**Type II error**: This results when we fail to reject a false null hypothesis. In context, we would state that It’s a Boy Genetic Labs does not influence the gender outcome of a pregnancy when, in fact, it does. The probability of this error occurring is denoted by the Greek letter beta, *β*.

The error of greater consequence would be the Type I error since couples would use the It’s a Boy Genetic Labs product in hopes of increasing the chances of having a boy.

A certain experimental drug claims a cure rate of at least 75% for males with prostate cancer. Describe both the Type I and Type II errors in context. Which error is the more serious?

**Type I**: A cancer patient believes the cure rate for the drug is less than 75% when it actually is at least 75%.

**Type II**: A cancer patient believes the experimental drug has at least a 75% cure rate when it has a cure rate that is less than 75%.

In this scenario, the Type II error contains the more severe consequence. If a patient believes the drug works at least 75% of the time, this most likely will influence the patient’s (and doctor’s) choice about whether to use the drug as a treatment option.

# Chapter Review

In every hypothesis test, the outcomes are dependent on a correct interpretation of the data. Incorrect calculations or misunderstood summary statistics can yield errors that affect the results. A **Type I** error occurs when a true null hypothesis is rejected. A **Type II error** occurs when a false null hypothesis is not rejected.

The probabilities of these errors are denoted by the Greek letters *α* and *β*, for a Type I and a Type II error respectively. The power of the test, 1 – *β*, quantifies the likelihood that a test will yield the correct result of a true alternative hypothesis being accepted. A high power is desirable.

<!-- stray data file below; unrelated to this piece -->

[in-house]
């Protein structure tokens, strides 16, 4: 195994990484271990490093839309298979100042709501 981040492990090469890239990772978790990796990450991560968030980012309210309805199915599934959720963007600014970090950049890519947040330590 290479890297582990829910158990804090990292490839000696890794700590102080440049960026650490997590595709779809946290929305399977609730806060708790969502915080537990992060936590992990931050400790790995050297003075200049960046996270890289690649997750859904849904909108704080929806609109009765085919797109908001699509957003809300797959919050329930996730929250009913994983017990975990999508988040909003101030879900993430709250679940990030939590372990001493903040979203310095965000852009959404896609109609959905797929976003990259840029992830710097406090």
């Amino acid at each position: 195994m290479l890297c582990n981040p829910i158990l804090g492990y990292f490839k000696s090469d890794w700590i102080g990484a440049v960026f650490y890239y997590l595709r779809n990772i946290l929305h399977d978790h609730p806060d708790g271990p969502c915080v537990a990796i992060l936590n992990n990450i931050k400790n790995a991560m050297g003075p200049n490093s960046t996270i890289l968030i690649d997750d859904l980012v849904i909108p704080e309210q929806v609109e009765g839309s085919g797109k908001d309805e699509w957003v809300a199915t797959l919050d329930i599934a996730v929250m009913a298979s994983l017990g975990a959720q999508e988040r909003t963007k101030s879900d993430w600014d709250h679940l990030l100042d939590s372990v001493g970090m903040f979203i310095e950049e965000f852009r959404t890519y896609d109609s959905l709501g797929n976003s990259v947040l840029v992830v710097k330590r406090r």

# Formula Review

*α* = probability of a Type I error = *P*(Type I error) = probability of rejecting the null hypothesis when the null hypothesis is true.

*β* = probability of a Type II error = *P*(Type II error) = probability of not rejecting the null hypothesis when the null hypothesis is false.

The mean price of mid-sized cars in a region is $32,000. A test is conducted to see if the claim is true. State the Type I and Type II errors in complete sentences.

Type I: The mean price of mid-sized cars is $32,000, but we conclude that it is not $32,000.

Type II: The mean price of mid-sized cars is not $32,000, but we conclude that it is $32,000.

A sleeping bag is tested to withstand temperatures of –15 °F. You think the bag cannot stand temperatures that low. State the Type I and Type II errors in complete sentences.

For Exercise 9.12, what are *α* and *β* in words?

*α* = the probability that you think the bag cannot withstand -15 degrees F, when in fact it can

*β* = the probability that you think the bag can withstand -15 degrees F, when in fact it cannot

In words, describe 1 – *β* For Exercise 9.12.

A group of doctors is deciding whether or not to perform an operation. Suppose the null hypothesis, *H _{0}*, is: the surgical procedure will go well. State the Type I and Type II errors in complete sentences.

Type I: The procedure will go well, but the doctors think it will not.

Type II: The procedure will not go well, but the doctors think it will.

A group of doctors is deciding whether or not to perform an operation. Suppose the null hypothesis, *H _{0}*, is: the surgical procedure will go well. Which is the error with the greater consequence?

The power of a test is 0.981. What is the probability of a Type II error?

0.019

A group of divers is exploring an old sunken ship. Suppose the null hypothesis, *H _{0}*, is: the sunken ship does not contain buried treasure. State the Type I and Type II errors in complete sentences.